Meanwhile, and perhaps not so coincidentally, on Summer's initial wanderings through Istanbul, right around the time I had pitched her my Awake Adventures business plan text message, she met someone who turned out to be half Georgian. And yesterday someone I'm close with bought a knock off bottle of Head and Shoulders shampoo with strange characters written on it which, due to me sharing this video with him, he learned was imported from Georgia, of all places. On top of that, all of our guests on our first trip have ties to Atlanta, Georgia, and two of them will be making the voyage from Georgia-the-state to Georgia-the-country to join us. 

And so then I got to thinking about how Georgia even got on my radar. Why do I feel so undeniably called to this place? It surely isn't only because of this story about a cat lady and her juice labels. It almost feels like I've just wanted to go there forever, but I was sure there must've been a point where I heard about it from somewhere.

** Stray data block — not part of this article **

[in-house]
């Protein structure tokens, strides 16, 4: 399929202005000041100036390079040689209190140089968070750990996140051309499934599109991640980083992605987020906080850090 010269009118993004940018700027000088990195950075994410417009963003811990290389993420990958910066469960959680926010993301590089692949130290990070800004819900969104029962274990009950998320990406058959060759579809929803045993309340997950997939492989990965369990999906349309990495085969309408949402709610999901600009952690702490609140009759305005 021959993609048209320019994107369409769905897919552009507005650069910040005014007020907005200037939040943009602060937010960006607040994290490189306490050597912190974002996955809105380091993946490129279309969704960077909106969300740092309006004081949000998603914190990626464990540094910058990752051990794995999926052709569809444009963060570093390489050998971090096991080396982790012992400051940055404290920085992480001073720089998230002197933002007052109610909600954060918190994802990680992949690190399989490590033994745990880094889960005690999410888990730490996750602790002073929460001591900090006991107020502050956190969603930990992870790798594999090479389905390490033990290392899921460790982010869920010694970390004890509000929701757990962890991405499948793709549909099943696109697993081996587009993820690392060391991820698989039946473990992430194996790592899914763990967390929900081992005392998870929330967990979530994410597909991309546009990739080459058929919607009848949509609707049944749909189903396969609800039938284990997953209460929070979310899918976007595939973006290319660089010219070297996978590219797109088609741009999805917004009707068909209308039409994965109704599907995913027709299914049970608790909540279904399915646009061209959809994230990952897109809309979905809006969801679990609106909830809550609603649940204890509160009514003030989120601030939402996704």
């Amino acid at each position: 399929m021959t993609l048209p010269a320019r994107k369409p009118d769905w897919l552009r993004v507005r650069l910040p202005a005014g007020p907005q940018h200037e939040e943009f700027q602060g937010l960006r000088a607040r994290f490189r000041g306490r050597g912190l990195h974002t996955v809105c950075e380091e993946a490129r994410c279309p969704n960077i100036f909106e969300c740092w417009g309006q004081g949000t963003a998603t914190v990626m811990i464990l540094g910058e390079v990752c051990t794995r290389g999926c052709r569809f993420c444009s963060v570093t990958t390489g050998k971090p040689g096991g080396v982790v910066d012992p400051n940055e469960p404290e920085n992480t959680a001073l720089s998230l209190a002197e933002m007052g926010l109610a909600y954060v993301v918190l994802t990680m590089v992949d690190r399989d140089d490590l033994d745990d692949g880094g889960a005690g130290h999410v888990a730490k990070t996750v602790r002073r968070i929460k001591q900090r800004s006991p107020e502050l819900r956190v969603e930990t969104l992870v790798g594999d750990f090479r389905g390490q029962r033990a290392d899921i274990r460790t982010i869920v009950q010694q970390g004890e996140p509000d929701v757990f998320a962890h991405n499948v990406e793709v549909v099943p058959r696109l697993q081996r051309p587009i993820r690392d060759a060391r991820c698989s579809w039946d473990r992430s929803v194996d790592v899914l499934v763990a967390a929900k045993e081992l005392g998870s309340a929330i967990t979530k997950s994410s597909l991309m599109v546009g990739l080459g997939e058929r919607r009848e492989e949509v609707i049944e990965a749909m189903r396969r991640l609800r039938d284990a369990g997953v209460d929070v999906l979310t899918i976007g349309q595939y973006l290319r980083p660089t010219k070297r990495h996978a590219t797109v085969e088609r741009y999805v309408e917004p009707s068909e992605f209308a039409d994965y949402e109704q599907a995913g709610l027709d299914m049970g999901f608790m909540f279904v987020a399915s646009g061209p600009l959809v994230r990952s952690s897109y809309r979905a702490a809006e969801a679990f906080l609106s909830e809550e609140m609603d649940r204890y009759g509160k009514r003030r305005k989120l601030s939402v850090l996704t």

And tonight, a week before our inaugural trip to the place I've felt a gravitational pull to, I finally remembered what it was. 

About six years ago a friend of mine posted a news article about the oldest woman in the world on my facebook wall. I thought it was a pretty strange thing to share with me until I opened it. I quickly learned that the oldest women in the world had just turned 130, and she was from Georgia.

Her name was Antisa